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Mainstream, VOL LI, No 50, November 30, 2013

Regional Parties in Indian Democracy: Centre and Peripheries

Sunday 1 December 2013, by Indrajeet Singh


When democracy was officially installed in India in 1947, all citizens were accorded the right to vote, regardless of the illiteracy, poverty and social inequality of most of them. The decision promised equality, liberty and justice to all the people, regardless of caste, class and religion. The world took note, and interpretations of the emerging Indian experience began from then onwards.

Unlike in Europe, the democratic process in India preceded industrialisation. Unfolding before the hopes and aspirations of the masses, who had been praying for ages that their material condition would improve, democracy in India was going to be a journey for all people to improve their destiny under equal ground rules gifted by the process of modernisation.

Nehru’s declaration of a tryst with destiny as India awoke to freedom when the whole world was sleeping seems at times to be full of contradictions. Was India really waking up, or had it been spending sleepless nights with its painful stories for years? It had arrived at a historic moment of expectation, but the relief and hope the people sought would call for the building of a nation-state out of different kinds of diversities and complexities existing in an unequal and highly hierarchical societal structure, as well as poverty, scarcity, and famine.

At the time of independence, Indians already had the option of a Western, materialist life style, and many who called themselves modern moved towards worldly issues, and could be said to have broken off with the ‘spiritual’ world. They rejected the ideas of M.K. Gandhi, who was more inclined towards the traditions of India. Ultimately, the proponents of modernity embraced the teachings of John Locke and Jeremy Bentham, and some took to the idea of Marx’s teachings and communism.

Over time, liberal democrats gained ground in establishing the ideas of liberalism in the most traditional society. But it is important to note that these liberals have never been able to completely win the game against traditionalists. This struggle continues.

According to Rudolph and Rudolph’s studies on ‘the modernity of tradition’, in their examination of political developments in India, ‘modernity’ assumes that local ties and parochial perspectives give way to universal commitments and cosmopolitan attitudes; that the truths of utility, calculation, and science take precedence over those of the emotions, the sacred, and the non-rational; that the individual rather than the group becomes the primary unit of society.1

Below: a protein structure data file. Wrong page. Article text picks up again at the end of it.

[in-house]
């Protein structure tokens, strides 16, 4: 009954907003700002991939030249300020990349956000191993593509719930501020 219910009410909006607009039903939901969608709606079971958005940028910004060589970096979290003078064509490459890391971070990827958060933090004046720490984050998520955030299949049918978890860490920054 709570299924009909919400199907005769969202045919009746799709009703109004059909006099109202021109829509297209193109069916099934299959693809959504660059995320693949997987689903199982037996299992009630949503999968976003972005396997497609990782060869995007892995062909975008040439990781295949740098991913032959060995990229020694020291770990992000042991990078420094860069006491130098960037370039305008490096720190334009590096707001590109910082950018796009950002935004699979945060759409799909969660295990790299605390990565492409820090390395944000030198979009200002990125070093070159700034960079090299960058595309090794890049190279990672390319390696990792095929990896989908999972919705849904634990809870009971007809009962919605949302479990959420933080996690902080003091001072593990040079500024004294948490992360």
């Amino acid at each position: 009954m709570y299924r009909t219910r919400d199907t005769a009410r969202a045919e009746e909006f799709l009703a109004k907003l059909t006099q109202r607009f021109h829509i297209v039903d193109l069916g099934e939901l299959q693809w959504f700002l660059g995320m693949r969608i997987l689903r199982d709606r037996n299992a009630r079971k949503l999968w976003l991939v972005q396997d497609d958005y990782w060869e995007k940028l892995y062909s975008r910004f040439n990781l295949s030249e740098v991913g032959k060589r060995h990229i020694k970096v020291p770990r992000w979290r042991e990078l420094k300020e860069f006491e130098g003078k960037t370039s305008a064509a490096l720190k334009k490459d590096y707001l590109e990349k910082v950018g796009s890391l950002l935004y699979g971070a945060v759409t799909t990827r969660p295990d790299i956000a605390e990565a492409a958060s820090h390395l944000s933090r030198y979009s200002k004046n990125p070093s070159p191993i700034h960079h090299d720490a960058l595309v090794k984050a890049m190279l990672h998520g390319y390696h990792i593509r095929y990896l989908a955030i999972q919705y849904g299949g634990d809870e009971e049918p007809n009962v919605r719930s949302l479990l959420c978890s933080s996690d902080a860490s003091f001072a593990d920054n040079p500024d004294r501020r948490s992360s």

Today, all the battles are being fought in the liberal democratic sphere. At the time of independence, there were three important democratic strands: the liberal democratic, the communist, and different types of groups with regional political identities. A distance was already discernible between the euphoria of the nation-state and rising regional aspirations.

All these groups wanted to make their presence felt, through the instruments of representative democracy . They moved to represent different groups of Indian society in the form of some kind of political parties.

In a sense, one can say that liberal philosophy of democracy was taking more deep roots in different societies of the world and India was no exception to it. More and more citizens started participating in political processes through the utility of regional political parties. Lower castes and lower classes found electoral instrumentality to bury the means of their exploitation. Yogendra Yadav calls it ‘The Second Democratic Upsurge’2 and Christophe Jaffrelot considers it ‘The Silent Revolution’.3

After the initial years of independence, when the citizens trusted the national party and what Rajni Kothari called the ‘Congress System,’4 the people of India looked to regional political forces and their parties to cast away poverty and achieve a healthy social and economic infrastructure. They also envisioned a corruptionless society, and hoped for this from the regional political parties especially after 1990.